The set contains four audio commentaries (see above list for specific episodes) featuring writers, directors, and occasional cast members. All four are informative and full of chatter with very few silent patches.
“Profilers, Profiled” is a 12-minute anamorphic featurette detailing the journeys of each of the main characters during season two. Oddly, not one word is mentioned here or in any of the other featurettes about actress Lola Glaudini’s leaving the series.
“The Physical Evidence” details many of the elements used in the filming of season two’s episodes. Information on the two-part episode involving Frank, the serial killer (played by Keith Carradine), the costuming, explosives, and use of green screen that all help to give the series its unique flair are also covered. This anamorphic featurette runs 14½ minutes.
“Behavioral Science: Real-Life Criminal Minds” takes several of the season’s better stories and has real life profilers comment on their veracity. This interesting feature, filmed in anamorphic video, runs 17½ minutes.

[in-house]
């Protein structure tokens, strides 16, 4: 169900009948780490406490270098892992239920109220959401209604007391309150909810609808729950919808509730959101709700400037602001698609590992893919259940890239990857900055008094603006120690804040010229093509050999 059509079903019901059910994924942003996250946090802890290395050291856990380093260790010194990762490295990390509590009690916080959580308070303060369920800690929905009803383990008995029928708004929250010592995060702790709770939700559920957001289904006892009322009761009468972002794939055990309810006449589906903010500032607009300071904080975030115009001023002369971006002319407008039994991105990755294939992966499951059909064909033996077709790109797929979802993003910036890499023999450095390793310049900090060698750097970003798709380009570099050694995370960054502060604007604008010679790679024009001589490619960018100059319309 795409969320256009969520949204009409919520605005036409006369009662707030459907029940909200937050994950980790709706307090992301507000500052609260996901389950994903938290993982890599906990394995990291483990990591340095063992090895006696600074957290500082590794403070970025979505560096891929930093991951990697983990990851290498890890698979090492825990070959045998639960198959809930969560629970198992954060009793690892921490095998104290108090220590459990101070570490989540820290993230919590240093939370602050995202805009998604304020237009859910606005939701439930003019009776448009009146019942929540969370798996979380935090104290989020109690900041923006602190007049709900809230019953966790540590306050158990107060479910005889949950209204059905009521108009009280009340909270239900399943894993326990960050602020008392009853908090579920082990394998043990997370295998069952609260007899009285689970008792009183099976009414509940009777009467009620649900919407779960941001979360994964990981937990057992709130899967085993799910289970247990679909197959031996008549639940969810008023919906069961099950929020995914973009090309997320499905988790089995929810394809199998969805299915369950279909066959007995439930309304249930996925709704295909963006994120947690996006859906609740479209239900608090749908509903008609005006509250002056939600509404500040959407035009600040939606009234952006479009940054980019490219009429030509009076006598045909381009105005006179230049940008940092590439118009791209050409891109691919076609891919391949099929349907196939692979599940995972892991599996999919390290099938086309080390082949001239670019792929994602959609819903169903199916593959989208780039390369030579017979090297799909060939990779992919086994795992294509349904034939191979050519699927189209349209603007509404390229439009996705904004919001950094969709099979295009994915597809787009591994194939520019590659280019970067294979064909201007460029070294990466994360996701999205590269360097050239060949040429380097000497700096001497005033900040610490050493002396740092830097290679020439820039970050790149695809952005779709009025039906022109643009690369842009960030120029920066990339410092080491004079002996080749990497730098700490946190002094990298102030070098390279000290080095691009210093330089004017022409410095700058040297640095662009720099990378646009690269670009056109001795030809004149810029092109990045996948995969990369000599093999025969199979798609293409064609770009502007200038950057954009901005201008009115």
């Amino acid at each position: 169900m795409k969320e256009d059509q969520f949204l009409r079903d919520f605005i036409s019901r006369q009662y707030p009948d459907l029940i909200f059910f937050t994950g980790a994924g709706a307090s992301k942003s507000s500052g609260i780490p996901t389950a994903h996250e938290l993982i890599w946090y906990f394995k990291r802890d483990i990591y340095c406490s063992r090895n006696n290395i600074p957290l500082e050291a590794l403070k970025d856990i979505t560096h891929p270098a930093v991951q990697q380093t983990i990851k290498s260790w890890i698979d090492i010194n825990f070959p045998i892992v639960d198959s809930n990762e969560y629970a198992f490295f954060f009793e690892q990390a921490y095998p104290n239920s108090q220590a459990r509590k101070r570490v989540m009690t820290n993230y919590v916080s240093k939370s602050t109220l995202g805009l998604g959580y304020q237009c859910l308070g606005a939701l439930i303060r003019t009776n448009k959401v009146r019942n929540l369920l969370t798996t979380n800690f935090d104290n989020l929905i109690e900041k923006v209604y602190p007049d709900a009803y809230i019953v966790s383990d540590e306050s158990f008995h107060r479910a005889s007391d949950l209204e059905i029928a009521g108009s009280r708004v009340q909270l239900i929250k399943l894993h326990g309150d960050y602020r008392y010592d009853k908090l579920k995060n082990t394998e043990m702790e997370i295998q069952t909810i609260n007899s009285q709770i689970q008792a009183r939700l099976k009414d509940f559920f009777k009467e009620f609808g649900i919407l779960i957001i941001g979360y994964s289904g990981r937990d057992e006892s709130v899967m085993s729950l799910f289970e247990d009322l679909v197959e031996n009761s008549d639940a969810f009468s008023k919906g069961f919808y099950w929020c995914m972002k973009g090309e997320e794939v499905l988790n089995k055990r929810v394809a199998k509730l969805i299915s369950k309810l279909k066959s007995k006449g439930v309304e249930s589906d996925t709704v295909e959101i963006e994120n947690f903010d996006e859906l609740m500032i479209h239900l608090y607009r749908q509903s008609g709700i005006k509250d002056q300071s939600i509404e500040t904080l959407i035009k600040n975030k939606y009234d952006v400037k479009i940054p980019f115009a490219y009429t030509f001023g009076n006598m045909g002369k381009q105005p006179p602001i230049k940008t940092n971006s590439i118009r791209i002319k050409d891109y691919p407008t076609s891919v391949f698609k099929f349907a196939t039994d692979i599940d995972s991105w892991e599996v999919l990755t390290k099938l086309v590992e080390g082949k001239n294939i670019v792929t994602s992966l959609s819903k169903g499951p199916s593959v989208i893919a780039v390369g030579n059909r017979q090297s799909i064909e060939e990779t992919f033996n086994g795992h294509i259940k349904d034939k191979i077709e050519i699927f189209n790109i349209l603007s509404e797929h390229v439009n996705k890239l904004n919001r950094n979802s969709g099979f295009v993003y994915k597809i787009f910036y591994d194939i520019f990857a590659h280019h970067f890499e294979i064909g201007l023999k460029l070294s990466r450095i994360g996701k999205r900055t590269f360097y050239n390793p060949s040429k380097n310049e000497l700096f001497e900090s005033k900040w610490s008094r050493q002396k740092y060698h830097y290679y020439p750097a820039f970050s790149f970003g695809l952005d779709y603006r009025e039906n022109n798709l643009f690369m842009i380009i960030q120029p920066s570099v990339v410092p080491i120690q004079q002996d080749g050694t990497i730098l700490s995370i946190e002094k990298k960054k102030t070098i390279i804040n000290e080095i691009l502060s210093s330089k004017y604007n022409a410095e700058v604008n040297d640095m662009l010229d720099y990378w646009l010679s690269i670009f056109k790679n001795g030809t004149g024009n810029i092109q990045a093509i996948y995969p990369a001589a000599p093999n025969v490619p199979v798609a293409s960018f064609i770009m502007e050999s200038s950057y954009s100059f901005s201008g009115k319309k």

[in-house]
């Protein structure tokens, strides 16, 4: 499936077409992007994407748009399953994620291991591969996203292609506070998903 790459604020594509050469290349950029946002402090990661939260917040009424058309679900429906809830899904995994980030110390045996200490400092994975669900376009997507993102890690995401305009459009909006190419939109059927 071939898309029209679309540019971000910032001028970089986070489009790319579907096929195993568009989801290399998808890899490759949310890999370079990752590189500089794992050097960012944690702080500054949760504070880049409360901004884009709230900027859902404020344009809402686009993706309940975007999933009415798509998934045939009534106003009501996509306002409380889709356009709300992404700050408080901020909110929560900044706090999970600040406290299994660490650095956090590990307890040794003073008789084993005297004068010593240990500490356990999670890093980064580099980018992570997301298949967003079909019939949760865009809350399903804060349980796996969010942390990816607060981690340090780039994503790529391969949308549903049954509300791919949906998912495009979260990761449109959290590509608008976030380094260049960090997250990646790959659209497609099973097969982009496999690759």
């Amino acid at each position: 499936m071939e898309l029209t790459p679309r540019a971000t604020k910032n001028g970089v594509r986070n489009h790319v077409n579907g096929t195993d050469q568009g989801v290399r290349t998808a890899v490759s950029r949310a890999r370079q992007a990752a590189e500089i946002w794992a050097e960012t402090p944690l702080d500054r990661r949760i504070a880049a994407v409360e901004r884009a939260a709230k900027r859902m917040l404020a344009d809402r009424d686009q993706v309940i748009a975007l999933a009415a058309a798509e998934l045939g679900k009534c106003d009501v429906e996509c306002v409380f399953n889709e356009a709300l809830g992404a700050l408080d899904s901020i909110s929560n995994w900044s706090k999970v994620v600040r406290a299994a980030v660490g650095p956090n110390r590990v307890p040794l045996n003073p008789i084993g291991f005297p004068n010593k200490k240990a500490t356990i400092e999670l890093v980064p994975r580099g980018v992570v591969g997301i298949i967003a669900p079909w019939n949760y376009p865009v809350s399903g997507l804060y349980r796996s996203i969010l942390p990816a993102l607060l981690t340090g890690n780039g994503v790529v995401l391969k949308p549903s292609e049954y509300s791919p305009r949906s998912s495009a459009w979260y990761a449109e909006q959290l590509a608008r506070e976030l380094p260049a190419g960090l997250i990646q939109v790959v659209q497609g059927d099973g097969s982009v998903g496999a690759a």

“Meet Kirsten Vangsness” is a quick look at home and at work (both on the set of the show and backstage at the theater company where she also works) of the actress who plays the jovial computer whiz on the show. It’s a slight 6-minute anamorphic featurette.
The bonus features also include two deleted scenes which run a total of 4½ minutes. The second omitted scene is introduced by producer Gigi Coello Bannon who explains why such a charming scene between Morgan and Reid was dropped.
There is also a 4½-minute gag reel, not particularly funny but in one moment featuring a stunt person dressed as the abominable snowman startling actors Shemar Moore and Mandy Patinkin.
The set also included trailers for the DVD sets of Twin Peaks, Dexter, and all three CSI series.
Criminal Minds is far from CBS’ best procedural (I’d give Cold Case or Without a Trace that distinction), but there is enough entertainment value and acting talent on display to make an occasional tune-in an enjoyable experience especially if the violent subject matter isn‘t a turn-off to you (the show can be quite grisly). Fans of the series will welcome this handsome collection of the show’s second season, the last in which Mandy Patinkin will appear on a regular basis.